And Radiohead. What are they doing? I don't get it. They are obviously capable of writing outstanding tunes, but after 'OK Computer' it seems they too have made a concerted effort to avoid releasing anything remotely accessible.
Ironically, Kurt's suicide note quoted Neil Young, who along with Lou Reed invented the concept of the head scratching release in order to relieve industry pressure.
"People tell us that we play too loud
But they don't know what our music's about
We never listen to the record company man
They try to screw us and ruin our band.
That's why we don't wanna be good
That's why we don't wanna be good
We're prisoners of rock and roll.
When were jammin' in our old garage
The girls come over and it sure gets hot
We don't wanna be watered down
Takin' orders from record company clowns.
That's why we don't wanna be good
That's why we don't wanna be good
We're prisoners of rock and roll."
- Neil Young, 'Prisoners of Rock and Roll'
Just a thought.......
Tuesday, June 10, 2008
Top Ten Movies Tony Alva And I Watched In Endless Rotation In The Mid Eighties
1) Apocalypse Now
2) The Man With Two Brains
3) The Road Warrior
4) The Killing Fields
5) Trading Places
6) Apocalypse Now
7) The Road Warrior
8) The Man With Two Brains
9) Apocalypse Now
10) Apocalypse Now
Top Ten Television Shows Tony Alva And I Watched In 1985-6
1-10) The Rockford Files
Top Eleven Concerts Jackson Has Attended
1) UFO - Limelight, NYC, 1995
2) U2 - Capital Center, Md, 1985
3) Bowie - Roseland, NYC, 1996
4) Peter Gabriel - Capital Center, 1986
5) Kiss - Madison Square Garden, NYC, 1979
6) Stevie Ray Vaughn - Mid Hudson Civic Center, Poughkeepsie NY, 1989
7) Keith Richards & The Replacements - Meadowlands, 1989
8) Aerosmith - Orange County Fairgrounds, NY, 1984
9) Kix - Hammerjacks, Baltimore Md, 1986
10) Van Halen - Boston Garden, 1980
11) The Georgia Satellites - The Chance, Poughkeepsie NY, 1988
That was tough. Yes, I've seen the Stones, twice, yes they were great. Just not as great as these. I've seen the Ramones five times, but they always seemed to be trying to get through the set as fast as possible. REM at the Meadowlands on the 'Green' tour was a great show. Maiden at the Mid Hudson Civic Center in 1984 was notable. Rod took me to see Dylan with Dead and Tom Petty. I saw the Dead again at MSG with Gulo and they did 'Terrapin'. The Scorpions at MSG in '83 was mindblowing, but they opened for Rainbow who blew ass farts and thusly compromised the event. (Mathdude? Crunch-mobile?) Fred took me to see John Lee Hooker in the late eighties, and it had a profound effect on me. Buddy Guy on his birthday at his club in Chicago was indescribable, but it wasn't so much of a concert as a jam session. Every Alice Cooper Halloween show I saw (5) was beyond compare. It would be unfair to all other acts to do so. He is simply in a class of his own.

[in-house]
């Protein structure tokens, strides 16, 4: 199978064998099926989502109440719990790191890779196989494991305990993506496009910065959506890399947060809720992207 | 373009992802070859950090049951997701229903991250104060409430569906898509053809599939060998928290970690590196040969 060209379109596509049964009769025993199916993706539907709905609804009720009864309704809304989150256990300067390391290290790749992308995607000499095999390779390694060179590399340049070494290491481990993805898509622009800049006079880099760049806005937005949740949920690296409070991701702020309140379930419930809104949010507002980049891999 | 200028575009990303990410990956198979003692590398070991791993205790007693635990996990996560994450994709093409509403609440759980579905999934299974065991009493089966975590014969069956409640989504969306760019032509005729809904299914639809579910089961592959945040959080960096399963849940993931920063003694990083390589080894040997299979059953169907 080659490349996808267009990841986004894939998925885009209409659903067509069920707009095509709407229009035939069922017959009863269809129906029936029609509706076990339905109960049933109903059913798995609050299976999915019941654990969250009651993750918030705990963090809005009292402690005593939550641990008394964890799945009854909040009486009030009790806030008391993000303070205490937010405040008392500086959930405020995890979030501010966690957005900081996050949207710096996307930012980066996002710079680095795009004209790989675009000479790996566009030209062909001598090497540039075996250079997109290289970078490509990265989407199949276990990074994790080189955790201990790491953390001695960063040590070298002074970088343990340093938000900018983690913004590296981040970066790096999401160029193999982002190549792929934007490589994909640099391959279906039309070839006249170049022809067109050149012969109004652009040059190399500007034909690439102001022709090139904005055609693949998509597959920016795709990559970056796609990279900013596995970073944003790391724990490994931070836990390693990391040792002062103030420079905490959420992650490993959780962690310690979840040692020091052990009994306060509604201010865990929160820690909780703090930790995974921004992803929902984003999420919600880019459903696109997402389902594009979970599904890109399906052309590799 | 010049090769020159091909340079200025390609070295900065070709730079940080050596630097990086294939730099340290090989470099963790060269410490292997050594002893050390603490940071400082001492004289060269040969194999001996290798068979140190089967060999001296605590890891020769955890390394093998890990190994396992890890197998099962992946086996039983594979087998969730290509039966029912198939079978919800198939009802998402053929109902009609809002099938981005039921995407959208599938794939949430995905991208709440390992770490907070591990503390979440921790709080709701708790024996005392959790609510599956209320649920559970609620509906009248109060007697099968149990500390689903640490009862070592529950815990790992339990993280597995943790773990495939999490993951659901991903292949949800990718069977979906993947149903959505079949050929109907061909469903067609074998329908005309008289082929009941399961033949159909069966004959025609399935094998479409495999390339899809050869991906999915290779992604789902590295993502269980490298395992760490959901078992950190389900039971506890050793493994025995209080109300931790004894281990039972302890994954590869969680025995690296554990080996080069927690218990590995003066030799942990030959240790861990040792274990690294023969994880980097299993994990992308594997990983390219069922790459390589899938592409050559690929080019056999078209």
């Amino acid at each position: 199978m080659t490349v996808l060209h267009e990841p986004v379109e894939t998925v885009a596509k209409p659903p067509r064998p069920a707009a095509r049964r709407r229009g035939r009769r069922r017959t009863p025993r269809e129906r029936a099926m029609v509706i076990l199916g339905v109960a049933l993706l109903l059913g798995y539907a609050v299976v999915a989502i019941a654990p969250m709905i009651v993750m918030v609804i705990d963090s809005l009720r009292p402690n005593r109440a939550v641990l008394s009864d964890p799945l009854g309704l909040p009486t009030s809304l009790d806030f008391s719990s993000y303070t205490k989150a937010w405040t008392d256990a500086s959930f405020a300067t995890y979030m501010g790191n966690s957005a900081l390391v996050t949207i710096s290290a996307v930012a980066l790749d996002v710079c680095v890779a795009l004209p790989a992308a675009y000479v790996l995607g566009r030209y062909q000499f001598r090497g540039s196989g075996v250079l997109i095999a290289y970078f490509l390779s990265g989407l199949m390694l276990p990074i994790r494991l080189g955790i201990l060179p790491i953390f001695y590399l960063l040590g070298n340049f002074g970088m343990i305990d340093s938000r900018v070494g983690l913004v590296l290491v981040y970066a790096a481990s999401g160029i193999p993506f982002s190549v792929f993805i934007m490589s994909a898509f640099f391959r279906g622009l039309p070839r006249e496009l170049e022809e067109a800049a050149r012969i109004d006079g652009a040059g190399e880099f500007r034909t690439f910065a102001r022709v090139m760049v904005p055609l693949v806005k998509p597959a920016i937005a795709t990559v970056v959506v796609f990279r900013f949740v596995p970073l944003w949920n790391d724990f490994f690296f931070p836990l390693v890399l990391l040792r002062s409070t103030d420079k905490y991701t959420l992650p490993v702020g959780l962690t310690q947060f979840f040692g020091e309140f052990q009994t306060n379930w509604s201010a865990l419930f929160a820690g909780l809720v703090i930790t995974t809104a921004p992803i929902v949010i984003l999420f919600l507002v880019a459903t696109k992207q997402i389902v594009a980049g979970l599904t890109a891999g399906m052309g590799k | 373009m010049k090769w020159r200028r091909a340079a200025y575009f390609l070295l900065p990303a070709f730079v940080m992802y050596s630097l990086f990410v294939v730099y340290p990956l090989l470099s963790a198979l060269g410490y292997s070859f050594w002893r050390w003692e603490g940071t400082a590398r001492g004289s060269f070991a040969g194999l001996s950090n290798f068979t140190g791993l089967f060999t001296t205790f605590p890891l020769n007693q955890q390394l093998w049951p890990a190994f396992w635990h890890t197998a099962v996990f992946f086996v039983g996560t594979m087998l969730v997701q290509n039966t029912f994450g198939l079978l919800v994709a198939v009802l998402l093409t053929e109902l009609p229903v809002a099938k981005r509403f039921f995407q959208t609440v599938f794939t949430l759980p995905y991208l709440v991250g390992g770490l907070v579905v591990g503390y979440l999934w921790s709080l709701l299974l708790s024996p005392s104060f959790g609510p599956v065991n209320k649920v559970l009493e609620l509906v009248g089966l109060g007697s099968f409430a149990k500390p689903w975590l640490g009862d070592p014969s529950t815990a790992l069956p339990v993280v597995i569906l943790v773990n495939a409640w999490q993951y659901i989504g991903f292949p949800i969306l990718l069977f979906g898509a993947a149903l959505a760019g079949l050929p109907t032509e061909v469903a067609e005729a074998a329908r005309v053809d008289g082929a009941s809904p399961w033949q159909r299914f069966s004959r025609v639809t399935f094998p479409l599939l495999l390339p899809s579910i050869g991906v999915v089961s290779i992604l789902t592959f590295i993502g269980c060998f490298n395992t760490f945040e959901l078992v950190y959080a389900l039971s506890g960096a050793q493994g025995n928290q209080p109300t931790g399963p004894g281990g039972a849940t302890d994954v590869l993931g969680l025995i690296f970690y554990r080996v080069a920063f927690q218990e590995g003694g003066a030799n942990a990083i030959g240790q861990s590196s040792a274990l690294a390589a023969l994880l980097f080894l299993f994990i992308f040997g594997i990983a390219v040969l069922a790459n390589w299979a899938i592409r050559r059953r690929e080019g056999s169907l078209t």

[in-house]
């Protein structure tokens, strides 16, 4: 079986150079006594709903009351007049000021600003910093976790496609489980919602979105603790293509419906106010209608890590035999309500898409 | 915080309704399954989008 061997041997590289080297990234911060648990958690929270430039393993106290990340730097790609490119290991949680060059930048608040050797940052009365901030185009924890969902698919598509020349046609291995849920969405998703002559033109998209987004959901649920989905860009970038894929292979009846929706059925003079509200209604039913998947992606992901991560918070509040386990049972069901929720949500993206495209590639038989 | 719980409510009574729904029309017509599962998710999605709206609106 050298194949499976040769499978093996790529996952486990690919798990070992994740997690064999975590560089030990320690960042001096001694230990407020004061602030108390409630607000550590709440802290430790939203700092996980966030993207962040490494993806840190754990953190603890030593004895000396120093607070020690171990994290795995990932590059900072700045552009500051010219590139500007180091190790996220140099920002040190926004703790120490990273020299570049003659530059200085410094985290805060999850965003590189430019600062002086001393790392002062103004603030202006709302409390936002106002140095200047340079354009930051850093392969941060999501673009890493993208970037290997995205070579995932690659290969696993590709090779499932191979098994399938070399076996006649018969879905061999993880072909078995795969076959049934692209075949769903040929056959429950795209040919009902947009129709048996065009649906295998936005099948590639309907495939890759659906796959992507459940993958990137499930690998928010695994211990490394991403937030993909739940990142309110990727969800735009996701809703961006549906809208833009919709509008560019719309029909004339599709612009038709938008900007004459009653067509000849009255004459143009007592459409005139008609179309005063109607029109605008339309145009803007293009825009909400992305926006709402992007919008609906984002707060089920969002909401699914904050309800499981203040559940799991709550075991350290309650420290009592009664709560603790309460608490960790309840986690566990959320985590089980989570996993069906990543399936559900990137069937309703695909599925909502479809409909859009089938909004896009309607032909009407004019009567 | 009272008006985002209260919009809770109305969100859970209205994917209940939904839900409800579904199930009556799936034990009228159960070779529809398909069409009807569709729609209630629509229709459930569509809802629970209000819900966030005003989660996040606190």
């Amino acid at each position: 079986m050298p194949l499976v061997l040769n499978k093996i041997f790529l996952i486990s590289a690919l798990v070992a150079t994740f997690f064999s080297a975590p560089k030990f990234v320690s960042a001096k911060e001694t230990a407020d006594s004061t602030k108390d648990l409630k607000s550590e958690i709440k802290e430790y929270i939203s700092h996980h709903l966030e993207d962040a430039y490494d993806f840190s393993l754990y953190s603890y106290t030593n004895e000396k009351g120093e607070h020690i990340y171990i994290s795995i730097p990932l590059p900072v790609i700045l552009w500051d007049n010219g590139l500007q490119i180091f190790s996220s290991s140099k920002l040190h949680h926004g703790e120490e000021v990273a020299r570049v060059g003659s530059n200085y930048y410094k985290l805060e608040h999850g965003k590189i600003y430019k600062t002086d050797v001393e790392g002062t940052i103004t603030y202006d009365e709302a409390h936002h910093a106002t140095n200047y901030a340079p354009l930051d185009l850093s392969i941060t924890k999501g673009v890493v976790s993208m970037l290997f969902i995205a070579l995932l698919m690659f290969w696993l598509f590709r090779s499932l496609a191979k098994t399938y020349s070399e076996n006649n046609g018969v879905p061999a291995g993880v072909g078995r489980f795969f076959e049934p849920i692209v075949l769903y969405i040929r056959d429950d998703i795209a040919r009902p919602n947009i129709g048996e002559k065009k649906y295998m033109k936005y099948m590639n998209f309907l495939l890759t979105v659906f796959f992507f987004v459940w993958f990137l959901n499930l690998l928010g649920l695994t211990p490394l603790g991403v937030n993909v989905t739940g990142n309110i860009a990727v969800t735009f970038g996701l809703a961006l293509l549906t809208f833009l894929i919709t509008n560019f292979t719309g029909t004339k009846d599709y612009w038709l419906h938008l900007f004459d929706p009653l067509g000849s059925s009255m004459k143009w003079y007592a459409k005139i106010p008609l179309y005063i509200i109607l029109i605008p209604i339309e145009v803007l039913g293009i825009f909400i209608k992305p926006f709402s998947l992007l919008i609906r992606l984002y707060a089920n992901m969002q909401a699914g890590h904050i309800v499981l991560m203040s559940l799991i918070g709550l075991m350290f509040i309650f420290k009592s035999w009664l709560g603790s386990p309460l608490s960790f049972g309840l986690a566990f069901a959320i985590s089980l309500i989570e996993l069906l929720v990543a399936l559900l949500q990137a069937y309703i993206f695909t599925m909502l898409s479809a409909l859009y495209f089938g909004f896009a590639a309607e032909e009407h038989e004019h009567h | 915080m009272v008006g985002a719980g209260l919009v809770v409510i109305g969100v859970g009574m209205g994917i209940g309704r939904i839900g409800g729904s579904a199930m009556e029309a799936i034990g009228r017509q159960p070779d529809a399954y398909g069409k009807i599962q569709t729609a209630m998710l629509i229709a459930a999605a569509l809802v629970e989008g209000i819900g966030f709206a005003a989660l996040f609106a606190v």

There have been many memorable concerts. Tony Alva and I, on a whim, went to see Nazareth and Foghat at the Chance. When we got there we found out that Nazareth had cancelled and we got Hot Tuna instead. Hot Tuna was not a suitable replacement in our eyes, and to make matters worse, the drummer was the only original Foghat member on stage that night. I got bounced out of a Ramones show at the Bayou in DC for po-going by a jar head. Milkyum and I lost our hearing at a Blackfoot show at the Mid Hudson Civic Center. We stood right in front of the PA. Also at the Mid Hudson Civic Center Milkyum and I got beat by a 'scalper' and were forced to sell our studded wrist bands and belts in orer to come up with 20 bucks to bribe the backstage door guard. We made the show.
There is one show that ranks above all others in it's impact. It might not have been the greatest performance, but at the time you could not have persuaded me otherwise. It wasn't the first, that was Atlanta Rhythm Section earlier that same year (1979), but it was the first arena show, and more importantly I think, it was the first show I saw outside the restrictive society of the military. I lived at West Point, and though it was great to have a venue like Ike Hall where notable rock bands played (REO, UFO, The Kinks, Joan Jett, The Pretenders....), it was still West Point, and the place was filled with Cadets. Not a great many joints got passed around at Ike Hall shows.